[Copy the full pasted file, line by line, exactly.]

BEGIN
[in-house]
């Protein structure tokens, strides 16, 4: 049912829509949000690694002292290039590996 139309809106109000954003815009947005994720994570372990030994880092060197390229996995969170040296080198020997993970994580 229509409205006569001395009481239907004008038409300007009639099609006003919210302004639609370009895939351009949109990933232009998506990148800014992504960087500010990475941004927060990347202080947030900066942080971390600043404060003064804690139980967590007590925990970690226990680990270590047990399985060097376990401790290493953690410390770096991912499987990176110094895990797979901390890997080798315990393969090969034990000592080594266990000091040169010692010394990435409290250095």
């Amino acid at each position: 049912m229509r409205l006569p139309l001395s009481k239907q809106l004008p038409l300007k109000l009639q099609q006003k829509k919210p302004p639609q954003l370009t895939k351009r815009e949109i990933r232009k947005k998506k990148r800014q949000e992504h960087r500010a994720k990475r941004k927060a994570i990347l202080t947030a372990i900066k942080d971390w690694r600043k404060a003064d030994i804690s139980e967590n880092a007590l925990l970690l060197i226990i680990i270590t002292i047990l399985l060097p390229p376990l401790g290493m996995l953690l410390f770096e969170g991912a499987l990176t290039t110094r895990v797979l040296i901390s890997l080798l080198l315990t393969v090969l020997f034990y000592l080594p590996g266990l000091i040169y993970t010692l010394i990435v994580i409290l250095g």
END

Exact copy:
[in-house]
């Protein structure tokens, strides 16, 4: 049912829509949000690694002292290039590996 139309809106109000954003815009947005994720994570372990030994880092060197390229996995969170040296080198020997993970994580 229509409205006569001395009481239907004008038409300007009639099609006003919210302004639609370009895939351009949109990933232009998506990148800014992504960087500010990475941004927060990347202080947030900066942080971390600043404060003064804690139980967590007590925990970690226990680990270590047990399985060097376990401790290493953690410390770096991912499987990176110094895990797979901390890997080798315990393969090969034990000592080594266990000091040169010692010394990435409290250095």
């Amino acid at each position: 049912m229509r409205l006569p139309l001395s009481k239907q809106l004008p038409l300007k109000l009639q099609q006003k829509k919210p302004p639609q954003l370009t895939k351009r815009e949109i990933r232009k947005k998506k990148r800014q949000e992504h960087r500010a994720k990475r941004k927060a994570i990347l202080t947030a372990i900066k942080d971390w690694r600043k404060a003064d030994i804690s139980e967590n880092a007590l925990l970690l060197i226990i680990i270590t002292i047990l399985l060097p390229p376990l401790g290493m996995l953690l410390f770096e969170g991912a499987l990176t290039t110094r895990v797979l040296i901390s890997l080798l080198l315990t393969v090969l020997f034990y000592l080594p590996g266990l000091i040169y993970t010692l010394i990435v994580i409290l250095g």